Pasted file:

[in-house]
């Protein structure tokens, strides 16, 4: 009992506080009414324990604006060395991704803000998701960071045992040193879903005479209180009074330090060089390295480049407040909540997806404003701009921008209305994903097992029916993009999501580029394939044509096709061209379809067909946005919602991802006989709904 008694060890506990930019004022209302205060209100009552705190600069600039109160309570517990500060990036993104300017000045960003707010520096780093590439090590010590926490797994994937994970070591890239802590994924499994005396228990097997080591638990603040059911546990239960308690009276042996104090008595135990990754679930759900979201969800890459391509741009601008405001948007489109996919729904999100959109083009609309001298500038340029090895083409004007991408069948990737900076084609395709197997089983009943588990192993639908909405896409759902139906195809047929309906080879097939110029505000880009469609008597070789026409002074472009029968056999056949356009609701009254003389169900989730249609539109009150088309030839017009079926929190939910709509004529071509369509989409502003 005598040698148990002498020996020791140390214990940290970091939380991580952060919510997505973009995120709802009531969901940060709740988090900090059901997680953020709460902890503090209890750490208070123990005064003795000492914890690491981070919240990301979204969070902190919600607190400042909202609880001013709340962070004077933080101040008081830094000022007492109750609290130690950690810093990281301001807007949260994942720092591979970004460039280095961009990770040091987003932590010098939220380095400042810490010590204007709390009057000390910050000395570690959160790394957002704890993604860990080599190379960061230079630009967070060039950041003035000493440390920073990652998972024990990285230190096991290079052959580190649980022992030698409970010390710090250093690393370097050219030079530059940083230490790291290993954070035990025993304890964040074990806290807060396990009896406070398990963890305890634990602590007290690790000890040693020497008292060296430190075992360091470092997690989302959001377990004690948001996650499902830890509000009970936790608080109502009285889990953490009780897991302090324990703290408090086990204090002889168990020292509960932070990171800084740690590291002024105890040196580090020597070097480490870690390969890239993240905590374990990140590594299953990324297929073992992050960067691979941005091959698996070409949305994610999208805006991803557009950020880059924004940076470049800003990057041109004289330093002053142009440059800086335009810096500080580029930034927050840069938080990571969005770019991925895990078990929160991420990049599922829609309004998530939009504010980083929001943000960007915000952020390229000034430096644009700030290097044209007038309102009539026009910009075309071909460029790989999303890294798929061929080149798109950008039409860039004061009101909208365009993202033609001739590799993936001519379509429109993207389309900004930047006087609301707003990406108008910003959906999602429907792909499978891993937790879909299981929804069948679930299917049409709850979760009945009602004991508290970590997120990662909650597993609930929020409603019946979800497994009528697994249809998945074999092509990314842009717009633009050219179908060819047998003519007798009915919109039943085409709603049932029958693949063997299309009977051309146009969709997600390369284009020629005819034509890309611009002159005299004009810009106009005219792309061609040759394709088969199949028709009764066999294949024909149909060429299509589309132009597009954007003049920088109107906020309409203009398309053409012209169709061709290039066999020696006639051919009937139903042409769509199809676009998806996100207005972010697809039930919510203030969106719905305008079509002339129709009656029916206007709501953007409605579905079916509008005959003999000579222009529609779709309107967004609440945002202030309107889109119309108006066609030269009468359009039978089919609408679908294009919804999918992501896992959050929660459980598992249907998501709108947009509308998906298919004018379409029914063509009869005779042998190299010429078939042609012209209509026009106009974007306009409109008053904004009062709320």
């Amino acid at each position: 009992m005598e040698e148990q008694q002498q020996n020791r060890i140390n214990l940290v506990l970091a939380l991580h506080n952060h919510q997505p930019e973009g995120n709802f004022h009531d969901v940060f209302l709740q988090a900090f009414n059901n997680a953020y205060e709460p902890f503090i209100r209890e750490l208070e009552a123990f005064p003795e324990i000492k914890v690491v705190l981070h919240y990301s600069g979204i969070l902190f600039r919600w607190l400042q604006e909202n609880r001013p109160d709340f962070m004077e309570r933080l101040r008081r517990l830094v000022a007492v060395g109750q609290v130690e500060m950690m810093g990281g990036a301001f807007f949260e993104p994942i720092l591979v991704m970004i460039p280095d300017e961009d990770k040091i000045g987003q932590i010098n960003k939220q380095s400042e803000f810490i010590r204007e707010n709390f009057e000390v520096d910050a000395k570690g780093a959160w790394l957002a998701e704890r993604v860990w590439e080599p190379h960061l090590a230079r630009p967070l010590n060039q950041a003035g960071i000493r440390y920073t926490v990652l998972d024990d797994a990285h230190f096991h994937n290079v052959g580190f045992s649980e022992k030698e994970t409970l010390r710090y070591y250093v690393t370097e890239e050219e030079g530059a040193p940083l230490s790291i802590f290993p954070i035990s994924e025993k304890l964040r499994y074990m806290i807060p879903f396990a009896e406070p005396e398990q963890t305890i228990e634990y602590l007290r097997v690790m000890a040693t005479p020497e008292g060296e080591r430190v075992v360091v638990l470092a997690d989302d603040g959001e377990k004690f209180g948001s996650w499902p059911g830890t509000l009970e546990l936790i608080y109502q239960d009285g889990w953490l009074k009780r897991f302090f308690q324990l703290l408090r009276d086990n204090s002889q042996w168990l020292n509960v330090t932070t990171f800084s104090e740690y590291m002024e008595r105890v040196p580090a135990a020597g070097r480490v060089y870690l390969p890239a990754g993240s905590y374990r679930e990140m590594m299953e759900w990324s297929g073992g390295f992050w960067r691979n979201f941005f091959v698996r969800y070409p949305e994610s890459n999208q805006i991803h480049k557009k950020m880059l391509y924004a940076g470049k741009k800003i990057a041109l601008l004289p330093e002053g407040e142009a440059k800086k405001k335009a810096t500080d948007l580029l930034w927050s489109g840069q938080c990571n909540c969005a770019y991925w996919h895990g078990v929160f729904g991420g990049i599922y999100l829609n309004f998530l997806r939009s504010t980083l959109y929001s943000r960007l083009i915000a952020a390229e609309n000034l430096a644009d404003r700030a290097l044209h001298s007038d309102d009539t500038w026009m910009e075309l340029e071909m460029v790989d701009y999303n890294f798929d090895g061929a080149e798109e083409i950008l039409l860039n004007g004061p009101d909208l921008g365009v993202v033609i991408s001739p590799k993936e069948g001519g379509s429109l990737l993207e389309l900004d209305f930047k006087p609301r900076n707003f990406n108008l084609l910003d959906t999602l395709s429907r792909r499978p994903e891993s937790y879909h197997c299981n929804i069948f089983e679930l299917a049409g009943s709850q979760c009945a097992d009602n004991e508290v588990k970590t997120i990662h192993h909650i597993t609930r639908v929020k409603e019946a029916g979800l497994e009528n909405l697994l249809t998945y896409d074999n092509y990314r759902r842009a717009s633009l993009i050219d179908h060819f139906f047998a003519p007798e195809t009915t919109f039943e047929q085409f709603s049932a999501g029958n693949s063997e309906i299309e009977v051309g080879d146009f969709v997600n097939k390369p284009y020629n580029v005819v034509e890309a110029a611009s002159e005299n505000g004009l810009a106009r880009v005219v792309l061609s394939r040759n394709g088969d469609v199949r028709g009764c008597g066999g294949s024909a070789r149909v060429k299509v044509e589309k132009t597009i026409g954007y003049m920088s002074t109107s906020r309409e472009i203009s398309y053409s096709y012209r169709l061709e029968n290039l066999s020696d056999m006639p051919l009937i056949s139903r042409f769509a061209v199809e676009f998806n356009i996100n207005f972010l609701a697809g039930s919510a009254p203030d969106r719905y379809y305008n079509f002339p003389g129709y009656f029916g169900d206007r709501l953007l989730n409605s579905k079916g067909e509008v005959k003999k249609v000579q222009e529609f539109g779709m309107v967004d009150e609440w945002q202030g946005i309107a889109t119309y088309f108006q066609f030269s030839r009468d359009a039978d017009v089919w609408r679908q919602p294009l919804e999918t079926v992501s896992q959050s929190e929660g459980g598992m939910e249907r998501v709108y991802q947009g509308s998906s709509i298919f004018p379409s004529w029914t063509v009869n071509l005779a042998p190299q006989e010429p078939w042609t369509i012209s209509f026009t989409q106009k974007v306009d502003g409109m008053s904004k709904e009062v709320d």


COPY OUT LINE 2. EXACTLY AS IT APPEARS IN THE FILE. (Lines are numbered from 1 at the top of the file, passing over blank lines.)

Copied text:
């Protein structure tokens, strides 16, 4: 009992506080009414324990604006060395991704803000998701960071045992040193879903005479209180009074330090060089390295480049407040909540997806404003701009921008209305994903097992029916993009999501580029394939044509096709061209379809067909946005919602991802006989709904 008694060890506990930019004022209302205060209100009552705190600069600039109160309570517990500060990036993104300017000045960003707010520096780093590439090590010590926490797994994937994970070591890239802590994924499994005396228990097997080591638990603040059911546990239960308690009276042996104090008595135990990754679930759900979201969800890459391509741009601008405001948007489109996919729904999100959109083009609309001298500038340029090895083409004007991408069948990737900076084609395709197997089983009943588990192993639908909405896409759902139906195809047929309906080879097939110029505000880009469609008597070789026409002074472009029968056999056949356009609701009254003389169900989730249609539109009150088309030839017009079926929190939910709509004529071509369509989409502003 005598040698148990002498020996020791140390214990940290970091939380991580952060919510997505973009995120709802009531969901940060709740988090900090059901997680953020709460902890503090209890750490208070123990005064003795000492914890690491981070919240990301979204969070902190919600607190400042909202609880001013709340962070004077933080101040008081830094000022007492109750609290130690950690810093990281301001807007949260994942720092591979970004460039280095961009990770040091987003932590010098939220380095400042810490010590204007709390009057000390910050000395570690959160790394957002704890993604860990080599190379960061230079630009967070060039950041003035000493440390920073990652998972024990990285230190096991290079052959580190649980022992030698409970010390710090250093690393370097050219030079530059940083230490790291290993954070035990025993304890964040074990806290807060396990009896406070398990963890305890634990602590007290690790000890040693020497008292060296430190075992360091470092997690989302959001377990004690948001996650499902830890509000009970936790608080109502009285889990953490009780897991302090324990703290408090086990204090002889168990020292509960932070990171800084740690590291002024105890040196580090020597070097480490870690390969890239993240905590374990990140590594299953990324297929073992992050960067691979941005091959698996070409949305994610999208805006991803557009950020880059924004940076470049800003990057041109004289330093002053142009440059800086335009810096500080580029930034927050840069938080990571969005770019991925895990078990929160991420990049599922829609309004998530939009504010980083929001943000960007915000952020390229000034430096644009700030290097044209007038309102009539026009910009075309071909460029790989999303890294798929061929080149798109950008039409860039004061009101909208365009993202033609001739590799993936001519379509429109993207389309900004930047006087609301707003990406108008910003959906999602429907792909499978891993937790879909299981929804069948679930299917049409709850979760009945009602004991508290970590997120990662909650597993609930929020409603019946979800497994009528697994249809998945074999092509990314842009717009633009050219179908060819047998003519007798009915919109039943085409709603049932029958693949063997299309009977051309146009969709997600390369284009020629005819034509890309611009002159005299004009810009106009005219792309061609040759394709088969199949028709009764066999294949024909149909060429299509589309132009597009954007003049920088109107906020309409203009398309053409012209169709061709290039066999020696006639051919009937139903042409769509199809676009998806996100207005972010697809039930919510203030969106719905305008079509002339129709009656029916206007709501953007409605579905079916509008005959003999000579222009529609779709309107967004609440945002202030309107889109119309108006066609030269009468359009039978089919609408679908294009919804999918992501896992959050929660459980598992249907998501709108947009509308998906298919004018379409029914063509009869005779042998190299010429078939042609012209209509026009106009974007306009409109008053904004009062709320």